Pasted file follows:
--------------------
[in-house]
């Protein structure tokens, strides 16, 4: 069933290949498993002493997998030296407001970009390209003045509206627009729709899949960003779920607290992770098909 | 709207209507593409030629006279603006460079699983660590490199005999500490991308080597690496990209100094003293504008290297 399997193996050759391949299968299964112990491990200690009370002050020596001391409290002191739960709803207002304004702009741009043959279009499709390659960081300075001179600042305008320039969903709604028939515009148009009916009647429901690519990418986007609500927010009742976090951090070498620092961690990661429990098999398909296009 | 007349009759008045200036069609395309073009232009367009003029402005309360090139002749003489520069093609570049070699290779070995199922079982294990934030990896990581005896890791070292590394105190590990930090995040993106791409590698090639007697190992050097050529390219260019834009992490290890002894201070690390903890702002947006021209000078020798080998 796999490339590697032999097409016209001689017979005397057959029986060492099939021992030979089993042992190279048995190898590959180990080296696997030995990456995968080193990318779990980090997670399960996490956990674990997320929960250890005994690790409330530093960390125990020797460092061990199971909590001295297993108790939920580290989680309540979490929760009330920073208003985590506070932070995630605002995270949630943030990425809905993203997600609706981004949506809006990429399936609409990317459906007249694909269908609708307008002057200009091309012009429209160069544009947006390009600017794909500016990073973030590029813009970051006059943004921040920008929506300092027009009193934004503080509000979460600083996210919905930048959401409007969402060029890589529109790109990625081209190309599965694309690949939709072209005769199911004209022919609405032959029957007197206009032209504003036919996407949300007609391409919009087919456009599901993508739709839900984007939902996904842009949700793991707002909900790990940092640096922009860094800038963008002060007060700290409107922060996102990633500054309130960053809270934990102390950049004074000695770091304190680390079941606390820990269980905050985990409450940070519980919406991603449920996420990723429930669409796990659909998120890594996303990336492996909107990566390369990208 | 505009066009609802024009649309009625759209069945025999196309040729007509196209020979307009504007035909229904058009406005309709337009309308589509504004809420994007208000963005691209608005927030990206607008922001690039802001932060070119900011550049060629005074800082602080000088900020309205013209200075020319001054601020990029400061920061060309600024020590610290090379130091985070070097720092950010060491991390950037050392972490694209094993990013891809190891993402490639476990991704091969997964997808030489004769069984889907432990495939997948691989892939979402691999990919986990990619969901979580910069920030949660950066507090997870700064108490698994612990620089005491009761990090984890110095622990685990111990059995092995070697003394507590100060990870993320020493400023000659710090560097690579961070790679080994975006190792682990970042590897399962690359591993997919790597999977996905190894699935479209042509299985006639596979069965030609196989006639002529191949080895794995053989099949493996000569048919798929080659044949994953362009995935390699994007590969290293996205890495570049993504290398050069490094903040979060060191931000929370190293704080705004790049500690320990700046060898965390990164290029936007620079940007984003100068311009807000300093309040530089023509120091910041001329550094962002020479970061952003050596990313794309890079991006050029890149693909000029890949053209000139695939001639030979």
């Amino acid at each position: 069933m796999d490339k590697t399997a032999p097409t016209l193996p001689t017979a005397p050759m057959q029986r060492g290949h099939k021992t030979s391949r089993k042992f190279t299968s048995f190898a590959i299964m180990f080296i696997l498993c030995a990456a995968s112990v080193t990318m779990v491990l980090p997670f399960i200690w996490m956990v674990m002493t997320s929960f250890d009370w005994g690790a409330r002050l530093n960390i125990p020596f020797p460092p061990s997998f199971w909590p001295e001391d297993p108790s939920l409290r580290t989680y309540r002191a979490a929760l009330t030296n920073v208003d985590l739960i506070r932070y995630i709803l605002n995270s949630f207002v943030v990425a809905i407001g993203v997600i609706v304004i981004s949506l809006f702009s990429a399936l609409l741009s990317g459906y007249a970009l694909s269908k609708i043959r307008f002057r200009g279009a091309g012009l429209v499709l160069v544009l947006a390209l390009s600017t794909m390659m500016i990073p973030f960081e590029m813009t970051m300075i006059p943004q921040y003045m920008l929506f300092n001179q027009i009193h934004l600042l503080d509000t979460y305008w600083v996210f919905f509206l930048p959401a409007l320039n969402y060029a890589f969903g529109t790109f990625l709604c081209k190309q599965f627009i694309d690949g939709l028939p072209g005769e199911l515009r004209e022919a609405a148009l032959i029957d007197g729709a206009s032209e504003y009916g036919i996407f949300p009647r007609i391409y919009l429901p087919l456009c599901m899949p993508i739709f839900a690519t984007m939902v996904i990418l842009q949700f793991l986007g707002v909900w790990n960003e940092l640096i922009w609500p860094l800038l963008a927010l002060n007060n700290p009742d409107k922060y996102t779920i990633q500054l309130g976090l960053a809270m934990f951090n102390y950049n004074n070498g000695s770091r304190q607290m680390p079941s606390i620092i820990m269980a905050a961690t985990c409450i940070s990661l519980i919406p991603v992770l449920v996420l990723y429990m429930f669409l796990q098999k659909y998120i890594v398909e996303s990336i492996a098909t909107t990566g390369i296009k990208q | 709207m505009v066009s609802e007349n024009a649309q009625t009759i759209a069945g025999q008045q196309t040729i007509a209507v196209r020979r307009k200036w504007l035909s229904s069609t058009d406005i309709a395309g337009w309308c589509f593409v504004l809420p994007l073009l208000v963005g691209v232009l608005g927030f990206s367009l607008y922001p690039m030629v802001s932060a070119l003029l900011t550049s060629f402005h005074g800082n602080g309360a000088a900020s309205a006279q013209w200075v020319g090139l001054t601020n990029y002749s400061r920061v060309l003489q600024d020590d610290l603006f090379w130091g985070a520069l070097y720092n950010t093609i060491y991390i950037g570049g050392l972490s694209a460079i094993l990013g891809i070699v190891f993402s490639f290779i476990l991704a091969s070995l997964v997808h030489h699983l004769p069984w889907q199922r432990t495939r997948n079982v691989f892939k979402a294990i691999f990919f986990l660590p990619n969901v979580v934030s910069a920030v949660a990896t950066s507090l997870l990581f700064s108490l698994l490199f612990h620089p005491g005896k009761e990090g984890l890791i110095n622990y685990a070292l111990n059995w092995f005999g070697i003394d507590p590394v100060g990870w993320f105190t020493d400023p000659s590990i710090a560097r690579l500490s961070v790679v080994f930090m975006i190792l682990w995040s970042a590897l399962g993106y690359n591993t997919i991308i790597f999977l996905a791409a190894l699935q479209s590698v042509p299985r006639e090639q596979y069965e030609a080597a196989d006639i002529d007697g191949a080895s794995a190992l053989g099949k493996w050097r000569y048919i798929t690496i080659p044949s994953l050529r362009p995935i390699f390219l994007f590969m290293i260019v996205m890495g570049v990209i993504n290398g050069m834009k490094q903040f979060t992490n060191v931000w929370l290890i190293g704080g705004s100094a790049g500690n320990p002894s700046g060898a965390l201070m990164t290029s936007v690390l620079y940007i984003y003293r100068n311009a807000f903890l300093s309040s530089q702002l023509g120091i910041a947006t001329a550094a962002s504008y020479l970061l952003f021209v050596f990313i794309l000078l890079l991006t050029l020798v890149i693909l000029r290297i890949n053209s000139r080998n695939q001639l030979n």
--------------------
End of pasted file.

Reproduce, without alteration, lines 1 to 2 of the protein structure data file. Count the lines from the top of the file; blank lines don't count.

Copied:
[in-house]
């Protein structure tokens, strides 16, 4: 069933290949498993002493997998030296407001970009390209003045509206627009729709899949960003779920607290992770098909 | 709207209507593409030629006279603006460079699983660590490199005999500490991308080597690496990209100094003293504008290297 399997193996050759391949299968299964112990491990200690009370002050020596001391409290002191739960709803207002304004702009741009043959279009499709390659960081300075001179600042305008320039969903709604028939515009148009009916009647429901690519990418986007609500927010009742976090951090070498620092961690990661429990098999398909296009 | 007349009759008045200036069609395309073009232009367009003029402005309360090139002749003489520069093609570049070699290779070995199922079982294990934030990896990581005896890791070292590394105190590990930090995040993106791409590698090639007697190992050097050529390219260019834009992490290890002894201070690390903890702002947006021209000078020798080998 796999490339590697032999097409016209001689017979005397057959029986060492099939021992030979089993042992190279048995190898590959180990080296696997030995990456995968080193990318779990980090997670399960996490956990674990997320929960250890005994690790409330530093960390125990020797460092061990199971909590001295297993108790939920580290989680309540979490929760009330920073208003985590506070932070995630605002995270949630943030990425809905993203997600609706981004949506809006990429399936609409990317459906007249694909269908609708307008002057200009091309012009429209160069544009947006390009600017794909500016990073973030590029813009970051006059943004921040920008929506300092027009009193934004503080509000979460600083996210919905930048959401409007969402060029890589529109790109990625081209190309599965694309690949939709072209005769199911004209022919609405032959029957007197206009032209504003036919996407949300007609391409919009087919456009599901993508739709839900984007939902996904842009949700793991707002909900790990940092640096922009860094800038963008002060007060700290409107922060996102990633500054309130960053809270934990102390950049004074000695770091304190680390079941606390820990269980905050985990409450940070519980919406991603449920996420990723429930669409796990659909998120890594996303990336492996909107990566390369990208 | 505009066009609802024009649309009625759209069945025999196309040729007509196209020979307009504007035909229904058009406005309709337009309308589509504004809420994007208000963005691209608005927030990206607008922001690039802001932060070119900011550049060629005074800082602080000088900020309205013209200075020319001054601020990029400061920061060309600024020590610290090379130091985070070097720092950010060491991390950037050392972490694209094993990013891809190891993402490639476990991704091969997964997808030489004769069984889907432990495939997948691989892939979402691999990919986990990619969901979580910069920030949660950066507090997870700064108490698994612990620089005491009761990090984890110095622990685990111990059995092995070697003394507590100060990870993320020493400023000659710090560097690579961070790679080994975006190792682990970042590897399962690359591993997919790597999977996905190894699935479209042509299985006639596979069965030609196989006639002529191949080895794995053989099949493996000569048919798929080659044949994953362009995935390699994007590969290293996205890495570049993504290398050069490094903040979060060191931000929370190293704080705004790049500690320990700046060898965390990164290029936007620079940007984003100068311009807000300093309040530089023509120091910041001329550094962002020479970061952003050596990313794309890079991006050029890149693909000029890949053209000139695939001639030979």